Saturday, April 21, 2012

The Weight / The Band

Obvious, I know. Levon Helm dies, and every blogger has to pipe up. But this death did get to me, a real sock to the gut, more than I ever would have expected. 

It's not because I was a longtime fan of The Band or anything.  Count me in the legion of music fans who only discovered The Band when The Last Waltz came out in 1978. (Hey, at least I'll admit it.) I explained it all when I wrote last year about "The Night They Drove Old Dixie Down."
In that film, watching Levon, with his gingery beard, open grin, and twangy drawl, I immediately sensed he was the authentic heart of The Band. The guy from Turkey Scratch, Arkansas, was real country, as opposed to those Canadian wannabes. If the Band invented Americana -- and we might as well give them credit for that -- Levon was their pipeline to the real stuff. Okay, okay, so that's a gross simplification. The music we now label Ameericana has always been a fabrication of sorts, a self-conscious blending of folk rock and bluegrass and Delta blues, There's no reason why a talented bunch of Canadians couldn't do it as well as anybody. If Nick Lowe can pass himself off as a country crooner, anything is possible.

But accidents of geography aside, Levon's joyous passion for music seemed to me to be the energy feeding The Last Waltz's performances. I saw that same passion still alive a year and a half ago, when Levon joined Nick Lowe, Richard Thompson, and Allen Toussaint at a taping of Elvis Costello's Spectacle. Even though Levon couldn't sing -- he claimed it had nothing to do with his bouts of throat cancer; now I wonder -- just watching him bash those drums was a joy. There was no disguising the evident affection those other musicians felt for Levon, either. I went to that taping to watch Nick and Elvis, but in the end it was Levon's night all around.

So here, in tribute to one of the music greats, is another Band classic:

In many ways this is the quintessential Band song: the traded harmonies, the rustic setting, the Biblical overtones, the old-timey storytelling.  From the very first line -- "Rolled into Nazareth, I was feeling 'bout half-past dead" -- we seem to be dwelling on the border between gospel and folk song. Never mind that it's most likely Nazareth, PA, he's rolling into, home of the Martin Guitar factory -- you can't tell me that Robbie Robertson didn't assume listeners would think he was writing about Jesus.

The ambiguous clues keep on coming. The traveller can't find a place to sleep, just like Mary and Joseph stranded in Bethlehem. He runs into the Devil, walking down the street. There's a Luke (like the Gospel writer) waiting for the Judgment Day. There's a Miss Moses, who he tells to "go down" (like in the spirtual "Go down, Moses, way down in Egypt land, / Tell old pharoah, / Let my people go").  Come on, Robbie!

And what is this "weight" that the singer/s is going to take off of Anny and "put right on me"?  Is it really just a simple obligation, to say hello to an old friend?  Or is it Christ taking on the sins of the world?

Of course, Robbie Robertson wasn't writing a Christian parable. All of the people the traveler encounters -- a song structure that he totally ripped off of their mentor Bob Dylan -- are supposedly real people they knew, all the way down to Crazy Chester and his dog Jack. (Do we not love Rick Danko's strangulated singing on the Crazy Chester verse?) But if Robbie could rip off Dylan, why not borrow a little flavor from the Bible, too? All smoke and mirrors, my friends.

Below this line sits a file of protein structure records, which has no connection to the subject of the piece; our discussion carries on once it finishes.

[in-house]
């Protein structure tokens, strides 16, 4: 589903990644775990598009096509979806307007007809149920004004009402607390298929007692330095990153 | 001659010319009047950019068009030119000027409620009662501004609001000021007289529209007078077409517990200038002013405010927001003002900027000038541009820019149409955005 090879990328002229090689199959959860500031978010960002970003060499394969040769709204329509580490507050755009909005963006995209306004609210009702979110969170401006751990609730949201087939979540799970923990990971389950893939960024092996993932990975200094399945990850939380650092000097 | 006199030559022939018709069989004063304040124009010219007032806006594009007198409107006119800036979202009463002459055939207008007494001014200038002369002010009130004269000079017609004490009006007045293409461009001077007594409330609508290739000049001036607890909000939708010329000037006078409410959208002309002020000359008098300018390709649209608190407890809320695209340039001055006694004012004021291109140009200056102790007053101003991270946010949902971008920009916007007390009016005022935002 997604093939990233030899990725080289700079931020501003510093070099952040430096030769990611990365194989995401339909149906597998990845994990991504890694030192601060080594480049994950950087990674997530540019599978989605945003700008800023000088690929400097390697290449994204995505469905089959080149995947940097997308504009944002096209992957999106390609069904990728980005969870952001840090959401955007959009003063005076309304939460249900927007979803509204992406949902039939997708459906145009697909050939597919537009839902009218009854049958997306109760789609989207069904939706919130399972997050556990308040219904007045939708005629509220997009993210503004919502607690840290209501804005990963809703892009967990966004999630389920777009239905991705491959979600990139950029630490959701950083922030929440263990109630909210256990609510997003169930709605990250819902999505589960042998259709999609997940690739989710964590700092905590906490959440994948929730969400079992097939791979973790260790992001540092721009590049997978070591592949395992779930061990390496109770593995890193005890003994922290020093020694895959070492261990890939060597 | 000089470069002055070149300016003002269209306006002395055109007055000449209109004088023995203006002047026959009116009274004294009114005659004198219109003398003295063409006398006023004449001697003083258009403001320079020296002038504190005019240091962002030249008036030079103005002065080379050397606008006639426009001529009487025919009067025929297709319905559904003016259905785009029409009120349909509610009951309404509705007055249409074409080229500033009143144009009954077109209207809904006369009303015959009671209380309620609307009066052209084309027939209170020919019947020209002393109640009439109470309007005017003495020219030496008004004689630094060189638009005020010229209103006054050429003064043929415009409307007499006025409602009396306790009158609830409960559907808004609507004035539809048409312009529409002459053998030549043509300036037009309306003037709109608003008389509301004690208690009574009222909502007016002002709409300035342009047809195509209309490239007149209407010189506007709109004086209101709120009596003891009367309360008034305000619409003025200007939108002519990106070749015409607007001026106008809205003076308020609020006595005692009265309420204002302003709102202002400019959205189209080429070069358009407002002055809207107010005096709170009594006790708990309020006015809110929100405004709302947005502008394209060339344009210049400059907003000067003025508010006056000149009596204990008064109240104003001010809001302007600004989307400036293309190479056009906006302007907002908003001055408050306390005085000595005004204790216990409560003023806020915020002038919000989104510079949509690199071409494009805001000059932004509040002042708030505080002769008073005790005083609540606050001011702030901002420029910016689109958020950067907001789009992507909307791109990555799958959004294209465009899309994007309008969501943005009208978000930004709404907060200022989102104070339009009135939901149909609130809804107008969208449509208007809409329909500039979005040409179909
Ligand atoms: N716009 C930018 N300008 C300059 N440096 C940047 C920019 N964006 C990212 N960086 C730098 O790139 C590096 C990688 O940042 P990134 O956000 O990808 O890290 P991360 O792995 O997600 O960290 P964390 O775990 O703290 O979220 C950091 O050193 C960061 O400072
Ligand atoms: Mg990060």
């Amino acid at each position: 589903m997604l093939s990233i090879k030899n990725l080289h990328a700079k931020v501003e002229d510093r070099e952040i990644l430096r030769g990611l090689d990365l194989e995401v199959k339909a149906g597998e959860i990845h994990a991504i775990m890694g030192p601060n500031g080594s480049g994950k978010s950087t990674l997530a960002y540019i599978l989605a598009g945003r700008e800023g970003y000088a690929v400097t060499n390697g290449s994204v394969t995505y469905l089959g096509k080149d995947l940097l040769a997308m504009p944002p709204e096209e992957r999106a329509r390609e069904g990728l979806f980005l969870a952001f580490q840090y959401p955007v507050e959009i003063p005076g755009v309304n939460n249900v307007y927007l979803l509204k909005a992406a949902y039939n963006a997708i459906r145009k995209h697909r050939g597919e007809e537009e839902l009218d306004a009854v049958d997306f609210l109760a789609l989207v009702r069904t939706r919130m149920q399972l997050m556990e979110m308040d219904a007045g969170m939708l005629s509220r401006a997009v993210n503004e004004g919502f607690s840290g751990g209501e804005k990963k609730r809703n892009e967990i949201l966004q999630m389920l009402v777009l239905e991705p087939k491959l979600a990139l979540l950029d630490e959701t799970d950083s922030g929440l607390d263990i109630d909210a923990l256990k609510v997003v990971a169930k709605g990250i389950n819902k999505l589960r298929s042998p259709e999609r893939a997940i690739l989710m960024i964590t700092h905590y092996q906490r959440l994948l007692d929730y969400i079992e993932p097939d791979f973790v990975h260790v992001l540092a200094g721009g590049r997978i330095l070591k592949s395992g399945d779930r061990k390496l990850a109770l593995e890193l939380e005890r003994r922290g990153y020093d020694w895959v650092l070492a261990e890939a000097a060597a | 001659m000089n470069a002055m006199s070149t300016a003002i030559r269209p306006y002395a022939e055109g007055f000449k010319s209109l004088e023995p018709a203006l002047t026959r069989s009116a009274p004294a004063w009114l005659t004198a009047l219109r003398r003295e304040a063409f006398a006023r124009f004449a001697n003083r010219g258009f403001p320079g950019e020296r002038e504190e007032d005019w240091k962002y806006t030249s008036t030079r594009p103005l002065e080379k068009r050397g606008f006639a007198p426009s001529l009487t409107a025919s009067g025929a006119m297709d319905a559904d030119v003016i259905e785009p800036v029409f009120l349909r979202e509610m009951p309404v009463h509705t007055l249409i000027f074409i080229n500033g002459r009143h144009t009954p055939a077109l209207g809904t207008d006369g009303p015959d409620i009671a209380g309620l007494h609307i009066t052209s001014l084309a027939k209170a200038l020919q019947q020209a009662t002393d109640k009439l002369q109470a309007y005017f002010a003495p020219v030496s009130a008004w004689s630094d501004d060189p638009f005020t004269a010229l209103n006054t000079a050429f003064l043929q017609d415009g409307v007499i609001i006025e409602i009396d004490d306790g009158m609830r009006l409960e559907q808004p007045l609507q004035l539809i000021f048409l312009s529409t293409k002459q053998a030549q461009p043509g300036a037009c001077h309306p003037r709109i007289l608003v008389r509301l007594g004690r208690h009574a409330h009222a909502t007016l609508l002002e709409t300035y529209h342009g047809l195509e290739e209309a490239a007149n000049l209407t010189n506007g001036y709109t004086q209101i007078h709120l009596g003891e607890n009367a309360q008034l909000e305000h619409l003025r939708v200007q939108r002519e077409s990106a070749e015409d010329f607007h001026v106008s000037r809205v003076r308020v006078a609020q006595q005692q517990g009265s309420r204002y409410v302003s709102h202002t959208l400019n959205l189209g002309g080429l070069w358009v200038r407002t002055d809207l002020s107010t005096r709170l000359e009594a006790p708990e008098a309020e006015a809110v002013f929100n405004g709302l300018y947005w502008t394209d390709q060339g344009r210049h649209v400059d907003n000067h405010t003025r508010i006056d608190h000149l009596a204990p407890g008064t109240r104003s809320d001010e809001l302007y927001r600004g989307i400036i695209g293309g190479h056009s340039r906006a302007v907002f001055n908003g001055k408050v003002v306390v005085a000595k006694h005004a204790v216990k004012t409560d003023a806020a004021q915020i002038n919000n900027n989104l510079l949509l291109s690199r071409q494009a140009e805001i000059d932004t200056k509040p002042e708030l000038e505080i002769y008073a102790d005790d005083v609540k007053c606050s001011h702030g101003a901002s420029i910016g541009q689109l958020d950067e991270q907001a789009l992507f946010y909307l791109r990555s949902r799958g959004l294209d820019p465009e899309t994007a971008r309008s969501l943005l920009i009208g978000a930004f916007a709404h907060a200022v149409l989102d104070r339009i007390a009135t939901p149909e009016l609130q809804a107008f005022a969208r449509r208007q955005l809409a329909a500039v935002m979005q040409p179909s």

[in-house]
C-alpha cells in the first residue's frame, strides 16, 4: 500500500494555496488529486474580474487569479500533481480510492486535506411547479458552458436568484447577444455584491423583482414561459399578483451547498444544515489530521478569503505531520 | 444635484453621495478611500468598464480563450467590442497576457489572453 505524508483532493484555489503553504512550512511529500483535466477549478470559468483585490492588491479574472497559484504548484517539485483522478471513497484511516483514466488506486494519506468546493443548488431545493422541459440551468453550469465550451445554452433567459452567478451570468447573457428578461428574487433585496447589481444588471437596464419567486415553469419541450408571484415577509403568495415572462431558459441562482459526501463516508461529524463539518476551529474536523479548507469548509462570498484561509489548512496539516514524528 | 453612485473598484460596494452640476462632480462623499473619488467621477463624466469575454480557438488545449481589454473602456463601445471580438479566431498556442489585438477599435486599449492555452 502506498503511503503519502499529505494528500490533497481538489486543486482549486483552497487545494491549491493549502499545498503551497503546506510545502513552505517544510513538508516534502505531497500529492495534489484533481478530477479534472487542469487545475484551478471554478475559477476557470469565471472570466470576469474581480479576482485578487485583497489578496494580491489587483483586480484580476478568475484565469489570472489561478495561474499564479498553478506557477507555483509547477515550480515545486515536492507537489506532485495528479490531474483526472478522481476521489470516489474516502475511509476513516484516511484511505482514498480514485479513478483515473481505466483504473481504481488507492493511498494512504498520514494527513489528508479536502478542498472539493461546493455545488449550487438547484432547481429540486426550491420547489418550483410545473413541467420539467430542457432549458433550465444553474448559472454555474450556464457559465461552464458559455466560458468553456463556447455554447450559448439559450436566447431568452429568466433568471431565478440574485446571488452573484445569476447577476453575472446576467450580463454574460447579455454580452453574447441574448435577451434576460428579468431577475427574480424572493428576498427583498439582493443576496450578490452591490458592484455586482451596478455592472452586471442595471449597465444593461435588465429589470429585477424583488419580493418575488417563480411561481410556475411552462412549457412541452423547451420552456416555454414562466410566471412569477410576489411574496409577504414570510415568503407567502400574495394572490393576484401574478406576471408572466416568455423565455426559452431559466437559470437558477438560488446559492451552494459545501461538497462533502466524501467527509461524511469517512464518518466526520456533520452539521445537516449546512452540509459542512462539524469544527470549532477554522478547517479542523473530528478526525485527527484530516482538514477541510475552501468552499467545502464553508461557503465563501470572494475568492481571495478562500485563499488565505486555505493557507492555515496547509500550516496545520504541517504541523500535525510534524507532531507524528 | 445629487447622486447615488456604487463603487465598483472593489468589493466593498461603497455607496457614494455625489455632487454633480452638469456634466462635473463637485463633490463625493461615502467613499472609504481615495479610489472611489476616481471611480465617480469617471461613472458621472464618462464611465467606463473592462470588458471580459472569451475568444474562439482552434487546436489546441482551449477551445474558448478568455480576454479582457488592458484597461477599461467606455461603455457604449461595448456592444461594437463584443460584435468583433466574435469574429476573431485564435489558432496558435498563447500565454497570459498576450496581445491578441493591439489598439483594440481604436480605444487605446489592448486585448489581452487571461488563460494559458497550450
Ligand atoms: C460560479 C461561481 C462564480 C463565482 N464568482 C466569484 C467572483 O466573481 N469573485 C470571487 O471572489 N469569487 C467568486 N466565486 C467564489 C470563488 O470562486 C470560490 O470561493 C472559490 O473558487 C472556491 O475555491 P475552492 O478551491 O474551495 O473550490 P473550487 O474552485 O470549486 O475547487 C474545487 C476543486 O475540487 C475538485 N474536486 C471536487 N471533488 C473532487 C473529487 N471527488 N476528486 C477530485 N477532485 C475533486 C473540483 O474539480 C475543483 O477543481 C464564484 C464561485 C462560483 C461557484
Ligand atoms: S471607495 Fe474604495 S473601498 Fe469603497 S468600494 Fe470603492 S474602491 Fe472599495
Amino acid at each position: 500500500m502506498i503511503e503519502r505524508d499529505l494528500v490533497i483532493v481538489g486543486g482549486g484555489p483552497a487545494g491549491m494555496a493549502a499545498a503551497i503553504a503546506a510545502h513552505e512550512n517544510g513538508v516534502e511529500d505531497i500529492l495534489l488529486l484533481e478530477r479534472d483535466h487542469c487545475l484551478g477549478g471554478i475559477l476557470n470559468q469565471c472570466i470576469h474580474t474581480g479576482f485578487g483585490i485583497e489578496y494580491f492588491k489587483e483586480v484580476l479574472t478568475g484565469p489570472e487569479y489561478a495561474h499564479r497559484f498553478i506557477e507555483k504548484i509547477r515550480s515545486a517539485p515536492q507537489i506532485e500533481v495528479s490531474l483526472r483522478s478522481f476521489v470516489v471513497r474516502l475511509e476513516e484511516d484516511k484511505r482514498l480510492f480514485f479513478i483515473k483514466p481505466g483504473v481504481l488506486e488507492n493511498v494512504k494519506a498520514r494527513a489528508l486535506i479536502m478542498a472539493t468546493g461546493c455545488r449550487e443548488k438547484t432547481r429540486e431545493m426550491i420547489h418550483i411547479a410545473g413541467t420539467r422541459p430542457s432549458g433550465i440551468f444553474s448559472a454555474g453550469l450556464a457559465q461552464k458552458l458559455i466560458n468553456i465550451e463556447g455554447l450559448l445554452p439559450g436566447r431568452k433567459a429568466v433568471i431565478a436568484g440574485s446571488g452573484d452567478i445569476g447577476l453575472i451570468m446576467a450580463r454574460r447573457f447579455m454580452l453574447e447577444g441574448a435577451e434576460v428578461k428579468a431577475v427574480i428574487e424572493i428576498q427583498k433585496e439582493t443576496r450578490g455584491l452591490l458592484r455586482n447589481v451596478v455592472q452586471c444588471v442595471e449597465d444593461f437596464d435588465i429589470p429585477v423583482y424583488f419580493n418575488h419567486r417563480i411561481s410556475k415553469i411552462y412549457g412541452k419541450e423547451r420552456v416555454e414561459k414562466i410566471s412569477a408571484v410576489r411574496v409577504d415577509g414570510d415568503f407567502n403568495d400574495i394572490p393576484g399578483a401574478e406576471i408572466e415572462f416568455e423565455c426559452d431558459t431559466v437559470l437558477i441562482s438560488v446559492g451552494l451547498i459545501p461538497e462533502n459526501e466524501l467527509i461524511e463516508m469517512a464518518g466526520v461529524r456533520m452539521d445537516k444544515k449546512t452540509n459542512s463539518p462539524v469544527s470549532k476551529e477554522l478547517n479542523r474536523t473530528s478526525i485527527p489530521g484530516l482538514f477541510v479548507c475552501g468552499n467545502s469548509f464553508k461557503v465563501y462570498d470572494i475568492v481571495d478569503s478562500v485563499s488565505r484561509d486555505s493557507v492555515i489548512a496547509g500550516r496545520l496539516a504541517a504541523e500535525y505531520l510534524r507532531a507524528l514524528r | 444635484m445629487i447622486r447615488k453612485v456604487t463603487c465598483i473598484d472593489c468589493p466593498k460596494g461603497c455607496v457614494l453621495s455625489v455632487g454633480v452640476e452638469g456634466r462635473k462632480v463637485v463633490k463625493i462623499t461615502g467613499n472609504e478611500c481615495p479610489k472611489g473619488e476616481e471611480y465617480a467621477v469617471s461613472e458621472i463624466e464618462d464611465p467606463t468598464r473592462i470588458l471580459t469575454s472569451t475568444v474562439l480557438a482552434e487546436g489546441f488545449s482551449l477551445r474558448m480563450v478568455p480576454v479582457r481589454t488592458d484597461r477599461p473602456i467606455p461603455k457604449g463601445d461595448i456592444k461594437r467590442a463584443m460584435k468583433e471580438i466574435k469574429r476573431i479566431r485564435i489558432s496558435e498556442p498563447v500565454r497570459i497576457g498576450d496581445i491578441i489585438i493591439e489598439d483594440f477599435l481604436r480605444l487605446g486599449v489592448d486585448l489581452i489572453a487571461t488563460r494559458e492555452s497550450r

And yet, the lyrics of the song aren't why it's great.  It's those stately, momentous piano chord progressions, the glorious wailing harmonies on the chorus, and, yes, that loping whack of the drums, courtesy of Mr. Levon Helm.  It's definitely more than the sum of its parts.  How perfect to have the Staples Singers join in on this number in The Last Waltz, testifying their hearts out.

I'm sorry now that I wasn't more clued in in 1968 when Music From Big Pink came out. This music may have sounded old-fashioned, but at the time it was in fact something original indeed. In a world full of Beatle-esque pop and psychedelia, someone was finally coming out with a new sound.  (Not that it didn't have its own psychedelic buzz...).

And at the heart of it all was Levon Helm, one of the music greats. Lay your head down in peace, brother.


Anonymous said...

You just had a posting up for filehosting and then it disappeared. Was that you or spam?

Carolyn said...

Great choice of a tribute. I love that song, always makes me feel good.

Holly A Hughes said...

Sorry, anon, can't get the filehosting thing to work yet. Will continue to work on it!

Carolyn, I agree, there's something so satisfying about that song. There's a recent video knocking around the internet of Mavis Staples singing it with Wilco and Nick Lowe -- magic.

Anonymous said...

...ass weary and all dragged out, he turns to the guy and asks for just a little help. And, "No, is all he said."

For me, Holly, this "nothing," this negative response is a profound snap shot of the human condition. I just love the line.

Yeah, I grew up in Saugerties, and being "too young for my age," didn't even know Big Pink was going on. So I share with you my real introduction to The Band was the Scorcese film.

So glad to see you posting more again.

And, Levi, rest in peace. Rest for a long time.


wwolfe said...

If you haven't read it already, I recommend Levon's autobiography. I'd rank it with "The Band," "Moondog Matinee," and "Jericho" as a definitive work by the Band, and a great way to get a lived-in feel for the time and places that produced the original rock and roll.